The CMF acts as an advocate for the audience, and will criticize the industry when warranted, though we strive for constructive, supportive criticism.

One of our goals is to raise the quality of debate around children’s media, and here our aims are in sympathy with producers. Ideally, we would all like to see well-researched, constructive criticisms in the press, instead of the well-worn, destructive clichés rolled out whenever there’s a dull news day. Our goal is to make the CMF website a bridge among interested parties – parents, policymakers, producers, and academics – where all can share perspectives on children’s media. With this in mind, the CMF launched two initiatives in the last year, the Parent Portal (pictured) and the CMF Research Blog.

CMF Parent Portal Screen Shot

The Parent Portal tackles parents’ main worries about their children’s media habits. The easily accessed information is drawn from academic research papers, with key points summarised. The Research Blog invites children’s media researchers to share their latest work and ideas, as a resource for informing programme making with current thinking across a wide range of issues. Eventually, we would like to add comments and discussion between academics and the creative community.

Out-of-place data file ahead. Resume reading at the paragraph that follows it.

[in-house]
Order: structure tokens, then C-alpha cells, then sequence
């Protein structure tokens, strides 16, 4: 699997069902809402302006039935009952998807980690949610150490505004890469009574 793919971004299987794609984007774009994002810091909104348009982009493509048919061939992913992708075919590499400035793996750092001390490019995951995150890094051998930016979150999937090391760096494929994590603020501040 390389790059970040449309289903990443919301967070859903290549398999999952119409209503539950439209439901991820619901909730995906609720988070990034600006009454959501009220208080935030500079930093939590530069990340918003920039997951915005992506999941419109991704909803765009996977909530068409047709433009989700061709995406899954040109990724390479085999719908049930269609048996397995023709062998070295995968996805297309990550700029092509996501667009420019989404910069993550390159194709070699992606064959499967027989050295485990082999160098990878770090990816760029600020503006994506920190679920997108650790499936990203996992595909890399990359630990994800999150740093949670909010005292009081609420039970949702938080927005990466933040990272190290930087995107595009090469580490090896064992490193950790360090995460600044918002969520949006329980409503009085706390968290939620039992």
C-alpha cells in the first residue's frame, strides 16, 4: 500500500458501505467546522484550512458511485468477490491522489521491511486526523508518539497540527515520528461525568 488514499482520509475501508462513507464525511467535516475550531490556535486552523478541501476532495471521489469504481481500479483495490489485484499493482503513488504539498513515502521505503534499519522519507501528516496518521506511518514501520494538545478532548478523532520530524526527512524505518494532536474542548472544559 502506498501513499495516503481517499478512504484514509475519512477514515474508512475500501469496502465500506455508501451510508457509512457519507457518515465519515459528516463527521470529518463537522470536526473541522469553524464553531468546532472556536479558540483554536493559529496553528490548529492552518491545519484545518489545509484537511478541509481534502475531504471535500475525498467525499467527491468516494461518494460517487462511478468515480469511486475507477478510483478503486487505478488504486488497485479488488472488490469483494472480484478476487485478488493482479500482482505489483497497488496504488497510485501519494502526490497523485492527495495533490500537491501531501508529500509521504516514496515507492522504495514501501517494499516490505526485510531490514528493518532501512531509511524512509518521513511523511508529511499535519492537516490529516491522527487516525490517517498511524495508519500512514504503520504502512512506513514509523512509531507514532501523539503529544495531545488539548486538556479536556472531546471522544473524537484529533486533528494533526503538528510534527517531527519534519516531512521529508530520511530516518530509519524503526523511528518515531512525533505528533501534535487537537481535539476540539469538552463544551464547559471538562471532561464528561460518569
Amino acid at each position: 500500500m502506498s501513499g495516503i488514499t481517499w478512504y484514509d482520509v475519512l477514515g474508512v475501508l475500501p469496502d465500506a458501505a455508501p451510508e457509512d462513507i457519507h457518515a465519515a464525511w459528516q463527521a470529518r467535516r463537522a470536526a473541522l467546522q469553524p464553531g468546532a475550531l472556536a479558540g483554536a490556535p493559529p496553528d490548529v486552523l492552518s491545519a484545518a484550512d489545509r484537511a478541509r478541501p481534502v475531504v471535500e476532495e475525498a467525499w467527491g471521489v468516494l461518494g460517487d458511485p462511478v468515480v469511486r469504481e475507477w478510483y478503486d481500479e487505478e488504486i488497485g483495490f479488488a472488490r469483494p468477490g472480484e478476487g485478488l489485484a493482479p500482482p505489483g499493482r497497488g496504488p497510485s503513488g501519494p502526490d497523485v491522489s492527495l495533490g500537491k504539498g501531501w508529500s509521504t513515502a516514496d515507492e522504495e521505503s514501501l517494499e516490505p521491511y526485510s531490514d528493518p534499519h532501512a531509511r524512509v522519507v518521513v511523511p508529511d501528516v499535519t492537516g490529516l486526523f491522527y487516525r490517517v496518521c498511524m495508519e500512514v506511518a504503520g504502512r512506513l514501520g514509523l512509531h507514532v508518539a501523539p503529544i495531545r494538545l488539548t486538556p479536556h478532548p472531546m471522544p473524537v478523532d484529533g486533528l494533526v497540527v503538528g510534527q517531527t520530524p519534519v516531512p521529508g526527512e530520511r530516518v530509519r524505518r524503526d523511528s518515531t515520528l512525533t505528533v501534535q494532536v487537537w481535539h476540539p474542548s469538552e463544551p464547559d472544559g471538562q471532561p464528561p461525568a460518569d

There are, however, a number of challenges with this work. To maintain its independence, the CMF does not accept financial support from the industry; we rely on our patrons and individual donations, so our resources are limited.

Further, the role of ‘information conduit’ is not as straightforward as it might appear. The groups we are trying to connect all use English, but beyond that each has specialist vocabulary, different objectives and priorities.

Academics are mostly concerned with understanding problems and evaluating a range of ‘best practice’ solutions. When they are not teaching, they spend their time thinking, writing, and discussing their particular perspective on children and media. This puts them in an enviable position: they understand the complexity of the questions and the subtle nuances of the choices we make.

Parents, by contrast, are mostly concerned with finding immediate guidance about their child. When they are not ferrying children, feeding them, tidying up after them, listening to their problems, or entertaining them, they spend time worrying about how to be better parents. They want answers to questions, or to be precise, they want the answers to specific questions, such as, Should I let my twelve year old use the Yo social media app?